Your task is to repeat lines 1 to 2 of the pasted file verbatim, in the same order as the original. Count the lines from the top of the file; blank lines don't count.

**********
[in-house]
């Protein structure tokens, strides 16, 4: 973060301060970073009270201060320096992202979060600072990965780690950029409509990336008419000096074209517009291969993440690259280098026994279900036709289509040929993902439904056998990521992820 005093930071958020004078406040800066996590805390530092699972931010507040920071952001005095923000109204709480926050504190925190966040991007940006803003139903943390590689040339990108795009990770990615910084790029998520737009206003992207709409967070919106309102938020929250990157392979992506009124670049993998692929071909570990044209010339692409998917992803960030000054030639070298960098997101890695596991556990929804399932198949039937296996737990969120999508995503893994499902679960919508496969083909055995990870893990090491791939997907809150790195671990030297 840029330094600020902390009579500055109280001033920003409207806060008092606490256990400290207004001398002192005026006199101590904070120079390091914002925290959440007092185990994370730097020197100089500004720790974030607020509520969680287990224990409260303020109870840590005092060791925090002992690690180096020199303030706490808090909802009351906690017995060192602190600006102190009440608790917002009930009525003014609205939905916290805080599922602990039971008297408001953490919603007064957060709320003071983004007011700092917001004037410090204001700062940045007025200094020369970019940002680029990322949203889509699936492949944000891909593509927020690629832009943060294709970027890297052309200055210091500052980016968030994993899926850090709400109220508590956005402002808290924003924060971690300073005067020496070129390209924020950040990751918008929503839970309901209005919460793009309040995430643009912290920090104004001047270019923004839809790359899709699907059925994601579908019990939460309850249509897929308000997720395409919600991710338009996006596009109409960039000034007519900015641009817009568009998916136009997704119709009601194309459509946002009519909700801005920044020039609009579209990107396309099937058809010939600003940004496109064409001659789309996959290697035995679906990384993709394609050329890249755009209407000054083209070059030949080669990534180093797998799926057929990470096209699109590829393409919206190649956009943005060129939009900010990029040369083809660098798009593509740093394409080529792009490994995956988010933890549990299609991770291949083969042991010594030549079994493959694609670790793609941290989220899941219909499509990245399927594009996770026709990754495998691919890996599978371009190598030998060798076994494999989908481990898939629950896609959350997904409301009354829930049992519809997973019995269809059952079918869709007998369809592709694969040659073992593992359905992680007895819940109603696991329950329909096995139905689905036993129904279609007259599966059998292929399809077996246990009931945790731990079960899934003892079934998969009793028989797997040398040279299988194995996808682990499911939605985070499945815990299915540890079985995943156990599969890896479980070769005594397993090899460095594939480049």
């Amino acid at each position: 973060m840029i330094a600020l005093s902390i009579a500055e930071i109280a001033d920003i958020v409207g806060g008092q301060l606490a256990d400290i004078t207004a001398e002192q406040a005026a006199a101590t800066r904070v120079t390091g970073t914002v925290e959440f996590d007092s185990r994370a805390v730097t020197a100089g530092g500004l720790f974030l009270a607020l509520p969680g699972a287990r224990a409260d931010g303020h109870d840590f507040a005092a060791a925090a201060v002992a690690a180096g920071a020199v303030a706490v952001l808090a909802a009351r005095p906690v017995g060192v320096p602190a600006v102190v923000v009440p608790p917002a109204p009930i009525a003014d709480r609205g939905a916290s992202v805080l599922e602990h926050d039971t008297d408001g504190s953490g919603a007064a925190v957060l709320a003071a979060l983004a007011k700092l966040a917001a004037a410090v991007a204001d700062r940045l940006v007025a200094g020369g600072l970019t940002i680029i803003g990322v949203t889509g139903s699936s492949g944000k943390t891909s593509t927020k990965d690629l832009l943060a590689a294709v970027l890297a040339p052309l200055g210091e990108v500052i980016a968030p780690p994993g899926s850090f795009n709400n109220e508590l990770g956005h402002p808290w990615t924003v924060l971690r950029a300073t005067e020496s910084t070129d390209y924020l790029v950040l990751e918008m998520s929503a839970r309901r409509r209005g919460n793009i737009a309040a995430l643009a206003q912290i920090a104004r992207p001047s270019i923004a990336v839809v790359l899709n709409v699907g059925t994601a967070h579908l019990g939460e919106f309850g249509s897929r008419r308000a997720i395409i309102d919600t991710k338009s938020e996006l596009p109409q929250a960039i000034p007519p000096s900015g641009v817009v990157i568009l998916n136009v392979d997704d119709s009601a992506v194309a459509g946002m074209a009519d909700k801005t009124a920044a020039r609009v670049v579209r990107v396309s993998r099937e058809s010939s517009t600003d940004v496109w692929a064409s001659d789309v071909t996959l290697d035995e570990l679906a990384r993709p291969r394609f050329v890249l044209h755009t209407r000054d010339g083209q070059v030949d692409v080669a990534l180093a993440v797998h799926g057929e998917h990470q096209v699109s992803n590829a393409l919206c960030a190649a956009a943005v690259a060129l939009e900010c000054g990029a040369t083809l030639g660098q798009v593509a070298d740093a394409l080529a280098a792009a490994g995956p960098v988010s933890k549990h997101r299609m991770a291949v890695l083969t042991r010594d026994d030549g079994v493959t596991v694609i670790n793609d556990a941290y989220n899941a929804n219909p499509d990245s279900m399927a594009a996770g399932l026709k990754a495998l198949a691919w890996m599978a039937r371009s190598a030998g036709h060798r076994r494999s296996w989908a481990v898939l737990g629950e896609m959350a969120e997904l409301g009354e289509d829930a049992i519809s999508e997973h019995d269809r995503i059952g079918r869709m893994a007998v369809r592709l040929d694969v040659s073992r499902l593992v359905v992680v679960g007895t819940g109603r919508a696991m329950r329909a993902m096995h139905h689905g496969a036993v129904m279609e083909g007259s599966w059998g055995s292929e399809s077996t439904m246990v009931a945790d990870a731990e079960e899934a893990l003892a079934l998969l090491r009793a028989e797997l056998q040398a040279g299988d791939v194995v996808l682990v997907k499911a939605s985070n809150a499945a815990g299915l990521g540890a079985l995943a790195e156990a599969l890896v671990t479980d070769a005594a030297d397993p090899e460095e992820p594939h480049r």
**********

[in-house]
């Protein structure tokens, strides 16, 4: 973060301060970073009270201060320096992202979060600072990965780690950029409509990336008419000096074209517009291969993440690259280098026994279900036709289509040929993902439904056998990521992820 005093930071958020004078406040800066996590805390530092699972931010507040920071952001005095923000109204709480926050504190925190966040991007940006803003139903943390590689040339990108795009990770990615910084790029998520737009206003992207709409967070919106309102938020929250990157392979992506009124670049993998692929071909570990044209010339692409998917992803960030000054030639070298960098997101890695596991556990929804399932198949039937296996737990969120999508995503893994499902679960919508496969083909055995990870893990090491791939997907809150790195671990030297 840029330094600020902390009579500055109280001033920003409207806060008092606490256990400290207004001398002192005026006199101590904070120079390091914002925290959440007092185990994370730097020197100089500004720790974030607020509520969680287990224990409260303020109870840590005092060791925090002992690690180096020199303030706490808090909802009351906690017995060192602190600006102190009440608790917002009930009525003014609205939905916290805080599922602990039971008297408001953490919603007064957060709320003071983004007011700092917001004037410090204001700062940045007025200094020369970019940002680029990322949203889509699936492949944000891909593509927020690629832009943060294709970027890297052309200055210091500052980016968030994993899926850090709400109220508590956005402002808290924003924060971690300073005067020496070129390209924020950040990751918008929503839970309901209005919460793009309040995430643009912290920090104004001047270019923004839809790359899709699907059925994601579908019990939460309850249509897929308000997720395409919600991710338009996006596009109409960039000034007519900015641009817009568009998916136009997704119709009601194309459509946002009519909700801005920044020039609009579209990107396309099937058809010939600003940004496109064409001659789309996959290697035995679906990384993709394609050329890249755009209407000054083209070059030949080669990534180093797998799926057929990470096209699109590829393409919206190649956009943005060129939009900010990029040369083809660098798009593509740093394409080529792009490994995956988010933890549990299609991770291949083969042991010594030549079994493959694609670790793609941290989220899941219909499509990245399927594009996770026709990754495998691919890996599978371009190598030998060798076994494999989908481990898939629950896609959350997904409301009354829930049992519809997973019995269809059952079918869709007998369809592709694969040659073992593992359905992680007895819940109603696991329950329909096995139905689905036993129904279609007259599966059998292929399809077996246990009931945790731990079960899934003892079934998969009793028989797997040398040279299988194995996808682990499911939605985070499945815990299915540890079985995943156990599969890896479980070769005594397993090899460095594939480049």